• Most common food allergens: egg, dairy, wheat, corn, soy
    • Tree nuts: peanuts, pecan, pistachio, pine nut, coconut, walnut
    • Seafood: crab, lobster, shrimp
    • Brassica/ Cruciferous family: broccoli, cauliflower, cabbage, mustard plant, brussel sprouts, bok choy
    • Night shade/ Solanaceae family: potato, tomato, eggplant, peppers
    • Proteins from many tropical fruits: pineapple, papaya, mango, kiwi

    Once you are aware of your current eating habits and reactions, using a food challenge will confirm food aggravates and your personal reactions. I recommend the hypo-allergenic diet as a tool to identify and test your food sensitivities.

    Hypo-Allergenic Diet

    I completed my first hypo-allergenic diet in my 3rd year of medical school. It was challenging but insightful. Never in a million years would I have guessed a major food sensitivity to be SOY.

    Being Chinese, my family is used to eating a lot of soy products: soya sauce, tofu, fermented bean curd, edamame, miso, soya nuts, soya milk. I knew that I was sensitive to cow dairy and when I switched from cow milk to soy milk I was still experiencing bloating, gas, stomach pains, and fatigue. It seems obvious looking back now, but at the time I never imagined someone with a Chinese background could have difficulties ingesting soy.

    Hypo-Allergenic is also known as Oligoantigenic or Elimination diet.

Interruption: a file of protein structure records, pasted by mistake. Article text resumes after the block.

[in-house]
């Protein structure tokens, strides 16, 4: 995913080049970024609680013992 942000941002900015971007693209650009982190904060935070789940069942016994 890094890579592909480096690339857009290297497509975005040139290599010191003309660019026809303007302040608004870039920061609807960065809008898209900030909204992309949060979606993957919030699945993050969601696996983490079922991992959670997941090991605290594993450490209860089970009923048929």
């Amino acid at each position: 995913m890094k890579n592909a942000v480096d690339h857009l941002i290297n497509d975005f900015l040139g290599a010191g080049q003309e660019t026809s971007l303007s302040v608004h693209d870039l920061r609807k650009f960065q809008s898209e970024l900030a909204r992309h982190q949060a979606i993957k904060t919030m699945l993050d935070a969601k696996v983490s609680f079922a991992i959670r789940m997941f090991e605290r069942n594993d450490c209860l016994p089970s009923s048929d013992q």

This means that we avoid eating the most common ingredients that cause people inflammation and digestive issues. IT IS NOT A DIET TO LOSE WEIGHT. It should be viewed more as a food sensitivity TEST.

    As mentioned previously, the top 5 offenders include: wheat, dairy, corn, soy, and eggs.

    Note that some of the foods on the list are very nutritious, so if you are not sensitive to the food, bring them back into your diet (ie. eggs).

    Also remember, many non-gluten or non-dairy foods may not be healthy. Just because they remove those ingredients does not mean they haven’t replaced them with other poorer quality ingredients.

    Try and stay away from packaged, canned, processed and deep fried foods. And be cautious of dehydrated and dried foods for they often contain added sugars and preservatives. Raw and fresh is often your best bet for optimal health.

    To get your free comprehensive Hypo-Allergenic eManual including dietary guidelines, recipes for a 7-day meal plan, shopping lists, and food re-introduction schedule, sign-up HERE.